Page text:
Featured, Mountain Medicine, Mountaineering

The issue of traveller’s diarrhoea is a critical one for anybody wishing to take part in expedition mountaineering or trekking. The risks from diarrhoea are proven to be much greater at altitude than they are at sea-level.  Studies have indicated that the loss of body water as well as electrolytes significantly impairs both physical and mental capacity.  This in turn, greatly increases the risk of Acute Mountain Sickness (AMS), thrombosis, frostbite and various other altitude related conditions.

The UIAA has produced a dedicated paper on the subject. It was published in 2008 by T. Küpper, V. Schoeffl & J. Milledge and is available to download in English, Czech, Dutch, German, Italian, Japanese, Persian, Polish and Spanish.

The paper outlines the various steps that trekkers and mountaineers can undertake, not only to minimise the risks, but also practical treatment options should they indeed fall ill.

A number of individual risk factors are discussed.  Among them being a person’s age, the particular region visited, the time of year, the duration of travel as well as any pre-existing conditions such as diabetes or reduced immunocompetence.  It is recommended that anyone who has such a risk factor seeks advice from a physician before travelling.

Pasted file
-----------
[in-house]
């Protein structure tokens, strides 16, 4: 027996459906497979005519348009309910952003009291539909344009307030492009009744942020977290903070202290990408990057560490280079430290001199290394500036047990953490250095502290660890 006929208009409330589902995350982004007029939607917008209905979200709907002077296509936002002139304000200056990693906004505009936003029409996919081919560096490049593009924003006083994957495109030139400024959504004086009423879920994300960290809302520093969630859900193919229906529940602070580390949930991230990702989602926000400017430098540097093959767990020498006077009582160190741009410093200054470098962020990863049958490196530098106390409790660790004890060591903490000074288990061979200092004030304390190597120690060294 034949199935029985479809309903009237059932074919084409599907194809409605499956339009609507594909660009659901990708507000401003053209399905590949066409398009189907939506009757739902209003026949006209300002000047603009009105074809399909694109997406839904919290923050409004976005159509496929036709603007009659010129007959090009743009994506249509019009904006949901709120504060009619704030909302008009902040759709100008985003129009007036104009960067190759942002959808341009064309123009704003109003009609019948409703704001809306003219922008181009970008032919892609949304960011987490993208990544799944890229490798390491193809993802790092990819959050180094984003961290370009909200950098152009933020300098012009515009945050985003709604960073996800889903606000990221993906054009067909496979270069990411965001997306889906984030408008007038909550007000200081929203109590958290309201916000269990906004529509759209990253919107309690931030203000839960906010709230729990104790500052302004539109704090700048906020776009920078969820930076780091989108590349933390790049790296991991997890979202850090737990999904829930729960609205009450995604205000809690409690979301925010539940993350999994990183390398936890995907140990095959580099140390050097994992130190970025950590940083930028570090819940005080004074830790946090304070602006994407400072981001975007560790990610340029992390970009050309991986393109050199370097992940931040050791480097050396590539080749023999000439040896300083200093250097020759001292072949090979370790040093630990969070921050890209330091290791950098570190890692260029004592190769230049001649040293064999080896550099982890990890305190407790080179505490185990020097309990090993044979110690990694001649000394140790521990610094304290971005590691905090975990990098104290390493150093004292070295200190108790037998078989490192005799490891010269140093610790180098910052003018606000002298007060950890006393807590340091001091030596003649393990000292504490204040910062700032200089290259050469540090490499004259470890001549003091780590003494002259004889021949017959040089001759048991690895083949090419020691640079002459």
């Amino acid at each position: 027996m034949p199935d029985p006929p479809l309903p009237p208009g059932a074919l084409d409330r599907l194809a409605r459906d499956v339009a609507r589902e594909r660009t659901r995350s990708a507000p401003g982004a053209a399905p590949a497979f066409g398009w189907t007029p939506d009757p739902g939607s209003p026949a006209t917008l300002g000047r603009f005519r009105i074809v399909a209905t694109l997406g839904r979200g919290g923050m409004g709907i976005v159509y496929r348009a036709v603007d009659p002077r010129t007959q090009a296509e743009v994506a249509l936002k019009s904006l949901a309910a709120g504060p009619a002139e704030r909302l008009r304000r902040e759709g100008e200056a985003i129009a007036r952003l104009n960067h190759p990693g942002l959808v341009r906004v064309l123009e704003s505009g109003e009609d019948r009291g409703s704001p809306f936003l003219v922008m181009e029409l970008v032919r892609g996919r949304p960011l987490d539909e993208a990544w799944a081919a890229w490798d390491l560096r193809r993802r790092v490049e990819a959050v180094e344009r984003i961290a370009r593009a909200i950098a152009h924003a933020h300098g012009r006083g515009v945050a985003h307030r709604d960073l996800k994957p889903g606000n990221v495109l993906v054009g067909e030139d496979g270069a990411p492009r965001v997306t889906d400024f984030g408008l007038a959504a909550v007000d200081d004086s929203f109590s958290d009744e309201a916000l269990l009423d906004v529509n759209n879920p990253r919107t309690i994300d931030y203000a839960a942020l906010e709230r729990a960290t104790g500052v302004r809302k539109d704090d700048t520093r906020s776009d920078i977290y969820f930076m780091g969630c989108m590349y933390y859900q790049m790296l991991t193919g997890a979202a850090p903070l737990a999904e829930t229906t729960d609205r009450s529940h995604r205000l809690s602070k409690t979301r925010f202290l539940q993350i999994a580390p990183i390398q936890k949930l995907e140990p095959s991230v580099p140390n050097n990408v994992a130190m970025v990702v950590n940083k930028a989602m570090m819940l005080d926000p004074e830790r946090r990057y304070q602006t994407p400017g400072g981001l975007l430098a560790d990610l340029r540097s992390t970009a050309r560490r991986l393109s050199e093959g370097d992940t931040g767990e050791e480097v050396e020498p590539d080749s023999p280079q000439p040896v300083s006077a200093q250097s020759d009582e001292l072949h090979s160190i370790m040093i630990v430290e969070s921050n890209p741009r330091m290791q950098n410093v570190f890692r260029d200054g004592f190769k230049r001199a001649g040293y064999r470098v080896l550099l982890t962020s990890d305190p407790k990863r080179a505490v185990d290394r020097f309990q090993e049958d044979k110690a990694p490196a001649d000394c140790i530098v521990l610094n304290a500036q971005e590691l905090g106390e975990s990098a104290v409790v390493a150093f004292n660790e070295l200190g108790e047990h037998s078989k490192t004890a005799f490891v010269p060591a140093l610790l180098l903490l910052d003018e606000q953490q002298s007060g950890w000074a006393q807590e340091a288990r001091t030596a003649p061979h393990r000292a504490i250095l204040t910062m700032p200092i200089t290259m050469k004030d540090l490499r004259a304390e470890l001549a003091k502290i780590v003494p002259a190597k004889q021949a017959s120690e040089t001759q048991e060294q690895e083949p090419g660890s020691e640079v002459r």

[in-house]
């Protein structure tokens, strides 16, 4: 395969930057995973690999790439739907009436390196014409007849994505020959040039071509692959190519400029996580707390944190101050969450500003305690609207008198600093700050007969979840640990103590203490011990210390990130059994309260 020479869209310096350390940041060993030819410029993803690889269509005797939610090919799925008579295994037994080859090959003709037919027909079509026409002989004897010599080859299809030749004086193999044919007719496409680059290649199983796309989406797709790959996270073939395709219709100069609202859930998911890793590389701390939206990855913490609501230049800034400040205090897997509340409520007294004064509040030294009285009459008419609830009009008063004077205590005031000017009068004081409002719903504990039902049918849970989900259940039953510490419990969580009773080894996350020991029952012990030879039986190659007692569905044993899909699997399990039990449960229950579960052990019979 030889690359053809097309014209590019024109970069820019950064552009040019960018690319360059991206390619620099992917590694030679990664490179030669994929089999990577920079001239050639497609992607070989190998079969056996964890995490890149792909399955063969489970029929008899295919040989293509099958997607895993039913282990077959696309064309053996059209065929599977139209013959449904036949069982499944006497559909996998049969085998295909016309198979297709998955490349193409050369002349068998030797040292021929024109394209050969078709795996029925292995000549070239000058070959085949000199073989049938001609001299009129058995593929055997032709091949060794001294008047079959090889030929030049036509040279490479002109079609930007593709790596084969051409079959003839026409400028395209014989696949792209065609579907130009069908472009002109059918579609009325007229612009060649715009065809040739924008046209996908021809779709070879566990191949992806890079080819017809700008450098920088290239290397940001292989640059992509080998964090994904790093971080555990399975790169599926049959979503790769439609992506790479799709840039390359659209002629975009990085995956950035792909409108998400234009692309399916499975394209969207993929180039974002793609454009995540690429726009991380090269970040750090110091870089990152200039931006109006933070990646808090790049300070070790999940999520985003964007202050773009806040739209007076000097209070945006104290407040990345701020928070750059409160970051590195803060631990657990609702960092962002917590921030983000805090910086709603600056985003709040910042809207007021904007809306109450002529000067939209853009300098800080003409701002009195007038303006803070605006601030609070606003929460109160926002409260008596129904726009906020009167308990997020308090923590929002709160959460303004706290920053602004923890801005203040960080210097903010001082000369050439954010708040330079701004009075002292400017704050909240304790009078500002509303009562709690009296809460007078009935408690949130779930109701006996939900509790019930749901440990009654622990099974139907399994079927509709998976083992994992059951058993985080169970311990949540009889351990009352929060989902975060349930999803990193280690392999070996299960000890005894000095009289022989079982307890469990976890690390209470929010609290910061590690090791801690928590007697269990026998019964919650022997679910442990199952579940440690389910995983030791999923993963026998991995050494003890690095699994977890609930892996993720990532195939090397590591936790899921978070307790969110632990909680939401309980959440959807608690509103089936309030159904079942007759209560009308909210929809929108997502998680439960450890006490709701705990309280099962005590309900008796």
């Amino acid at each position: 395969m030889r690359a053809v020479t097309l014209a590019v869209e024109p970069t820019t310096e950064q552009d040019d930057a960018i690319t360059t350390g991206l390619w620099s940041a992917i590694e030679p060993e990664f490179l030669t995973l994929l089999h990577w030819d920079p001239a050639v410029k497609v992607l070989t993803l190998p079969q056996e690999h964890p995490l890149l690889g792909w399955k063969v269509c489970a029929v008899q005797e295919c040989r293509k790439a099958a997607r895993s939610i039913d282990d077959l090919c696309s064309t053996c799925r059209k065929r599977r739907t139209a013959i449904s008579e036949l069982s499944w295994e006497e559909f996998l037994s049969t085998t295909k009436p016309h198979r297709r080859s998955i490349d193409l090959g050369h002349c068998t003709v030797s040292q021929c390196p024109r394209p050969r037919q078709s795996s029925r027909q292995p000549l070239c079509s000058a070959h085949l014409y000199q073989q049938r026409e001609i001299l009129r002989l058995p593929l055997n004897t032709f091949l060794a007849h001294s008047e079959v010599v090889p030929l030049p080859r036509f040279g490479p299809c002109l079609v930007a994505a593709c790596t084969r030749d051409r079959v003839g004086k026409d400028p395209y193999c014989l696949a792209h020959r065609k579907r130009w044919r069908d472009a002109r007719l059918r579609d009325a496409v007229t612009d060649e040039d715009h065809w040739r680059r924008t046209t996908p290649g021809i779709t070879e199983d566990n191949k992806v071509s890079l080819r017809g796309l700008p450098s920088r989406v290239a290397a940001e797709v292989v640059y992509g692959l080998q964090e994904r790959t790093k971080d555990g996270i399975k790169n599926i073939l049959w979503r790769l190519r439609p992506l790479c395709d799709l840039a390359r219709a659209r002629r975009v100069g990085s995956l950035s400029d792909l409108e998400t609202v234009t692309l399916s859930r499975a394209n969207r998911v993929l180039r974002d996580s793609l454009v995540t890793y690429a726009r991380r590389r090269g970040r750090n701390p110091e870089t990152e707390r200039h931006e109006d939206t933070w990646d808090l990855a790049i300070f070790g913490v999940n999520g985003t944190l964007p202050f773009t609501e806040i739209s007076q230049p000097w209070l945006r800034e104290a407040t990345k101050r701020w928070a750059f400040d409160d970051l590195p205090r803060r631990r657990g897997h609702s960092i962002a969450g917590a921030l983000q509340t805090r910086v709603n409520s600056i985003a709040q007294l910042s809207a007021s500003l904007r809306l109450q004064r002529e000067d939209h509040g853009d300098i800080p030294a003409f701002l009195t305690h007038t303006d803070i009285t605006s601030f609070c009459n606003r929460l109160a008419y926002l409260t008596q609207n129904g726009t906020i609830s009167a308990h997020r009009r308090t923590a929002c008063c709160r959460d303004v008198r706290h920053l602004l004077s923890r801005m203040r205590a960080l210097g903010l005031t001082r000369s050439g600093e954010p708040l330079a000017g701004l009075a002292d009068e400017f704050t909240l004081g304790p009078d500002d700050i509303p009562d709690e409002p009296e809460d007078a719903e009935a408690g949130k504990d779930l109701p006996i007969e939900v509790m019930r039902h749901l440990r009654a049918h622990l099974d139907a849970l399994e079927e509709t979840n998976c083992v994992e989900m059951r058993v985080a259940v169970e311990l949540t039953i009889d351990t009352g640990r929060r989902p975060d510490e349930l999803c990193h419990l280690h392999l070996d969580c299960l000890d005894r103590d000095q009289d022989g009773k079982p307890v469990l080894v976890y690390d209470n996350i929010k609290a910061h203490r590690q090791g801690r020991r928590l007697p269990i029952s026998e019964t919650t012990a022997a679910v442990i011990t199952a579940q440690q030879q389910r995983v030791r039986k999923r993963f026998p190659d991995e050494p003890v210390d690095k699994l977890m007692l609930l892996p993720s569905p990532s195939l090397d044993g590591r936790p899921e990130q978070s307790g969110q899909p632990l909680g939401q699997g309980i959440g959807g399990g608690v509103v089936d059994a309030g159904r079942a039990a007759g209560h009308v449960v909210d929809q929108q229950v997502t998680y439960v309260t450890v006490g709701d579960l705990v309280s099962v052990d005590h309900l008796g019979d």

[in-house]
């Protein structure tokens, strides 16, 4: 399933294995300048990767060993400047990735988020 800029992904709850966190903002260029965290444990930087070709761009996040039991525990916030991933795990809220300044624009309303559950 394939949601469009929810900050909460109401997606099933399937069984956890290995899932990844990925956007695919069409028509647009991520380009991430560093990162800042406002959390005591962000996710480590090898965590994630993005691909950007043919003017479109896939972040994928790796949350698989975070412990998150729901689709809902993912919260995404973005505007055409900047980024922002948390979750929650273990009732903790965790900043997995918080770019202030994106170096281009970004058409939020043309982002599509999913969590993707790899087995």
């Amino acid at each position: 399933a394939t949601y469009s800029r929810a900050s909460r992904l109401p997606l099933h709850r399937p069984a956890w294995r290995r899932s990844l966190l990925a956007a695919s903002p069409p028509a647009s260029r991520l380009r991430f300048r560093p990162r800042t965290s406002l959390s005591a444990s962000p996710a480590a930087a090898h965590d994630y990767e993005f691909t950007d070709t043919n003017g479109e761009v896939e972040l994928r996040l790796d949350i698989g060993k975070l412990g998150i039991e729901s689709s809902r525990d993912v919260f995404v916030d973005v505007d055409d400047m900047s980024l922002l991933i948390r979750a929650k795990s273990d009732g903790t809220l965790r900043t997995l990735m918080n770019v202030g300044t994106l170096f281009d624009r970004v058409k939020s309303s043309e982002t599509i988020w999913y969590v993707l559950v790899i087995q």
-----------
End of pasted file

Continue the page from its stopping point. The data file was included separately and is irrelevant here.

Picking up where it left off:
An important consideration for those seeking to minimise the risk of falling ill with traveller’s diarrhoea is that of personal hygiene.  The paper pays special attention to various recommendations such as the washing of hands before handling food, the cleaning of surfaces and equipment, only drinking beverages from safe water sources and ensuring that any meat is well cooked.

The paper expands on the various symptoms travellers should pay attention to, whether symptoms be moderate or severe, before highlighting the need for immediate and aggressive treatment, with a key focus being on the importance of rehydration.

Despite these concerns, most people travel in a safe and healthy manner.  However, as with all conditions, assessing risk and taking pre-emptive steps to reduce these will ensure that people are able to enjoy their trip fully.

The full paper- including links to appendices and footnotes- can be downloaded here.

This is the latest extract from a series profiling the UIAA’s renowned high-altitude medical papers. To discover more please click here.

Already published:
#1 Nutritional considerations in mountaineering
#2 Children at Altitude
#3 Mountain activities for people with pre-existing cardiovascular conditions
#4 Avoiding the perils of Kilimanjaro
#5 What you need to know about water disinfection in the mountains
#6 Advice for Gap Year Explorers. How to Check The Quality of a Commercially Organised Trek or Expedition
#7 Dealing with Eye Problems in Expeditions
#A Guide on When and How to Use Portable Hyperbaric Chambers
#9 Golden Rules for Novice Climbers
#10 Advice for Women going to Altitude
#11 Advantages and Disadvantages of Using Walking Sticks in the Mountains
#12 Emergency Field Management of ACS, HAPE and HACE
#13 Diabetes
#14 People with Pre-Existing Conditions going to the Mountains

Main photo: ‘Hidden mountains of Tibet’ by Tom Nakamura